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The National Institutes of Health have just invested $2,200,000 in robotic health devices, including the Smart Walker.
The Smart Walker is being developed by Dr. Xiangrong Shen at the University of Alabama. This walkable robot has four jointed smart legs and can operate in two different modes: smart power assist and smart mule.
1. Smart Power Assist
In this mode, the user walks within the robot and uses it like they would a traditional walker. They can adjust the power of the assistance the Smart Walker provides.
2. Smart Mule
In this mode the walker walks beside the user and carries things like groceries.
To detect its user’s movement and the surrounding environment, the Smart Walker uses a 3D vision based system. The fact that it has legs allows it to navigate terrain that powered wheelchairs cannot.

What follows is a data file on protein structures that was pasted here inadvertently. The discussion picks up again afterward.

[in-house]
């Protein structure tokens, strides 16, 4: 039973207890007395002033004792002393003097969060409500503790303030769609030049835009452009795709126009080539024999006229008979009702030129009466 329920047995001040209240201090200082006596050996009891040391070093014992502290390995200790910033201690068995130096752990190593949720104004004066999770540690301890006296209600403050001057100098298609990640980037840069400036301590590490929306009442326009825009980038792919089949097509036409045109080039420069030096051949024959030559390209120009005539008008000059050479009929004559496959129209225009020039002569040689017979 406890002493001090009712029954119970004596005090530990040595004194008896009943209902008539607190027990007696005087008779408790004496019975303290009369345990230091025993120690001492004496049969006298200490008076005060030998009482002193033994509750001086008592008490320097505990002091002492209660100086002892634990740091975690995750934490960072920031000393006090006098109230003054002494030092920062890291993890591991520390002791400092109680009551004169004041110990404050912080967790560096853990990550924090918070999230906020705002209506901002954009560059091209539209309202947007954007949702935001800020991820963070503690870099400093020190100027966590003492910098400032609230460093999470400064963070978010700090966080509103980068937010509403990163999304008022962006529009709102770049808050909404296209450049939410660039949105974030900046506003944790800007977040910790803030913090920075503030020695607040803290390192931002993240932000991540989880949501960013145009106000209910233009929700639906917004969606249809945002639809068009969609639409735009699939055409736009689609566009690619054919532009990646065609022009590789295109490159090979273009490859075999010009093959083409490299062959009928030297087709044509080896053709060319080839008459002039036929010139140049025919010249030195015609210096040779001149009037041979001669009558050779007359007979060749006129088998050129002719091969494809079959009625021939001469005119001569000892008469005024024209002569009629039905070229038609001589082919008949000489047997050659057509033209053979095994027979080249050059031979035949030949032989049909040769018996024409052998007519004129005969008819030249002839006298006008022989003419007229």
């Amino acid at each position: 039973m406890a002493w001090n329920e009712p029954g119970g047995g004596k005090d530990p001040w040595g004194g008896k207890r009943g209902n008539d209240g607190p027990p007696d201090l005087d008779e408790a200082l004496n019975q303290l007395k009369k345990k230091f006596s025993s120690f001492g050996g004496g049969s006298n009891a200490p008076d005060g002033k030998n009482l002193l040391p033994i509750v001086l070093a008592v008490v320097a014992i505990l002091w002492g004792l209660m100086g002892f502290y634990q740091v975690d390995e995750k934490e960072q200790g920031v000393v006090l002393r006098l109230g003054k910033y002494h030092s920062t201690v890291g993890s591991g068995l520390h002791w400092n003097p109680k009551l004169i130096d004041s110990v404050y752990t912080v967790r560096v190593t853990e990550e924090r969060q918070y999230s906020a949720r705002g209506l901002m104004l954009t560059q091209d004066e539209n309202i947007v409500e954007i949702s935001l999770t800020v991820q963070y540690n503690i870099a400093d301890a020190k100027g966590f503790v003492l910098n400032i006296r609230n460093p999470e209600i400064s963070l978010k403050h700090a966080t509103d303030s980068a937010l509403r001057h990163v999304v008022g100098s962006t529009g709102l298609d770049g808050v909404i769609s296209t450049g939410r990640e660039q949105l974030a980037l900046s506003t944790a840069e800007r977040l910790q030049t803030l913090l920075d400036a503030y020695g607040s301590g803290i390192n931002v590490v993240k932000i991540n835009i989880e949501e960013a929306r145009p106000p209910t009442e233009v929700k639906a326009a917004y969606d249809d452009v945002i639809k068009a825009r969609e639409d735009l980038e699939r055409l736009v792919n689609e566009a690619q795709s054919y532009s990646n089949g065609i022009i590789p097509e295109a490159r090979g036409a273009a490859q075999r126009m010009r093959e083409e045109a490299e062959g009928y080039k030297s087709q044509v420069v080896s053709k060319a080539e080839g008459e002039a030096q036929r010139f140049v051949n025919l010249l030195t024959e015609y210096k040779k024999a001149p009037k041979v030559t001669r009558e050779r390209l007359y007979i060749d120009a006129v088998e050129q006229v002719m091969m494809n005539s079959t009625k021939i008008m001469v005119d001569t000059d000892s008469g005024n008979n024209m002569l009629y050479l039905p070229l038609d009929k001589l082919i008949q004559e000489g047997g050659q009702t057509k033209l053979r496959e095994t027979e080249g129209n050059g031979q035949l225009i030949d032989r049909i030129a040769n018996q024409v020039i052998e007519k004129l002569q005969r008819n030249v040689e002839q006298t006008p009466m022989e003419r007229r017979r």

In addition to to the Smart Walker, the NIH has invested in two other robotic devices. One is a hand worn device developed by Dr. Cang Ye at the University of Arkansas that helps visually impaired people grasp objects more easily. This device will also increase a user’s mobility by helping them “identify moveable obstacles and manipulate them so that they can pass” and helping them grasp objects such as door handles.
The other device is a companion robot developed by Dr. Cynthia Breazeal at the Massachusetts Institute of Technology intended to help children be curious and learn as they go about their day.
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